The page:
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I enjoy being in a romantic relationship, but I hate dating. Dating, which to me is everything before a monogamous commitment, brings up all of my insecurities and control issues. I stress about everything I do and say, and how it will make me appear to the object of my affection. I’m convinced that I’ll be able to cleave him to my every will and am disappointed when, inevitably, that does not happen. And I obsess over every detail of early dates to figure out whether the man I’m seeing is marriage material or whether I should get rid of him and be alone. And dating while bipolar doesn’t make this any easier, leaving me prone to mood swings and deep depression when intense emotions are in play. But I’ve figured out a way to smooth out my rough dating edges so that I can act more like regular people. I’ve started cultivating more than one relationship at a time, what used to be called “playing the field” before the days of serial monogamy.

To be clear, I’m not using “playing the field” as a euphemism for “sleeping around.” I’m not really built for that, and I’ve found that having multiple sexual partners is detrimental to my mental well-being.  But that’s a story for another time. Rather, playing the field for me means that I have more than one man in my life at a time, and each relationship provides me with a different emotional outlet. It’s my strategy to make dating while bipolar more like dating is for “regular” people. Right now, I count three men among my field of suitors and potential partners. First, there is the man I’ll call Richie.

A friend of a friend, Richie has been around for a couple of years. We’d hung out a bunch of times, always with other people, until one night we spent some time alone, and the mood shifted. You could probably call what we have a classic “friends with benefits” situation; we hang out and talk and have sex, but there’s no expectation of commitment. From a practical standpoint, it’s easy for me to manage this situation because while I like Richie, I know we’re not compatible when I think about things from a long-term standpoint.

Under ordinary circumstances, I’d probably become more connected to Richie than I should because he’s available to me, and because I’m one of those people who bonds through physical intimacy. Since I’m dating while bipolar, the situation also might trigger negative thoughts about my desirability as a mate. Or my willingness to settle for less than true love, and those feelings might manifest in some undesirable behavior. I still have those thoughts, but I counter them with positive self-talk and the help of Jerry, my long-distance flirtation with potential.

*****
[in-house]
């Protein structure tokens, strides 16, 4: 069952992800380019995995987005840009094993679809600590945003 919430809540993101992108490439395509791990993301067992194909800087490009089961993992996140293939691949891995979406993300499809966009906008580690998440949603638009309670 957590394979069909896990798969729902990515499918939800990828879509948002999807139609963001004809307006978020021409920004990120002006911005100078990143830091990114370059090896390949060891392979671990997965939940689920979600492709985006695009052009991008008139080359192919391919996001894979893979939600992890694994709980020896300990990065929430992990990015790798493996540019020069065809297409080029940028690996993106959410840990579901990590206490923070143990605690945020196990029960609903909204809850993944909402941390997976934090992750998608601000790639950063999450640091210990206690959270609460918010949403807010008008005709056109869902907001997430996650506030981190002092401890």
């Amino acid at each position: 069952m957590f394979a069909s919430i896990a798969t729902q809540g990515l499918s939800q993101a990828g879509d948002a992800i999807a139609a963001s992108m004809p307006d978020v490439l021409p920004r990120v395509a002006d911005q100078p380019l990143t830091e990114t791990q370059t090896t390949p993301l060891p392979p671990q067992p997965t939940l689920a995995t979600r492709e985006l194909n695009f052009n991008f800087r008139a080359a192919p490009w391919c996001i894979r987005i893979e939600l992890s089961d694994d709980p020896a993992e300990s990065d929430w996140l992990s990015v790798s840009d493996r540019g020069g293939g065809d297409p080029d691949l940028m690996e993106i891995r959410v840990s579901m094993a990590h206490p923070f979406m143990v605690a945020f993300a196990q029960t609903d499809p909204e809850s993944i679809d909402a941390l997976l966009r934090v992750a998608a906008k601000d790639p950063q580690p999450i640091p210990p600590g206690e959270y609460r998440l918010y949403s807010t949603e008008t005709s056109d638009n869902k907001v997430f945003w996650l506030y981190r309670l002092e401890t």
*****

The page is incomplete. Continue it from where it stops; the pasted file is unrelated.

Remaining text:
Jerry and I met on Facebook, and we frequently flirt online and have phone conversations that last for hours. My interactions with Jerry provide a distraction from any discomfort I have with Richie, and distractions are a valid therapeutic tool for negative emotions. Also, I actually like Jerry, and our conversations tend to move towards life issues and major topics like marriage and children. Unlike Richie, I see long-term potential with Jerry. If we lived in the same city, I’m pretty sure we’d be dating. But as it stands, Richie can give me the physical closeness that I won’t get from Jerry until we meet each other in the flesh and figure out what we’re doing. I used to feel tense and anxious about what would happen with Jerry, but having someone local to occupy my time is helpful in quelling those feelings.

The final man in my love interest trilogy is Joe, whom I met through an online dating site years ago. Joe is everything I’d like in a romantic partner, except for the fact that he’s a Republican, and I’m not. For that reason, we never went out. This year, I’ve seen him dozens of times at our local coffee shop, and we’ve started talking, exchanging contact info and chatting in person. He’s turned out to be more of a Moderate than a Conservative and I can respect that. Plus, he seemed intrigued when I mentioned that I’ve been writing about my mental illness, so perhaps there’s hope. Thankfully, I have some other prospects to keep me occupied and deter me from blowing up Joe’s Facebook with the dregs of my desperation. I’m going to play it cool, mock him for being a Republican in this presidential cycle and see how everything turns out.

Tracey Lloyd lives in Harlem, where she fights her cat for access to the keyboard. You can find more of her experiences living with bipolar disorder on her personal blog, My Polar Opposite.

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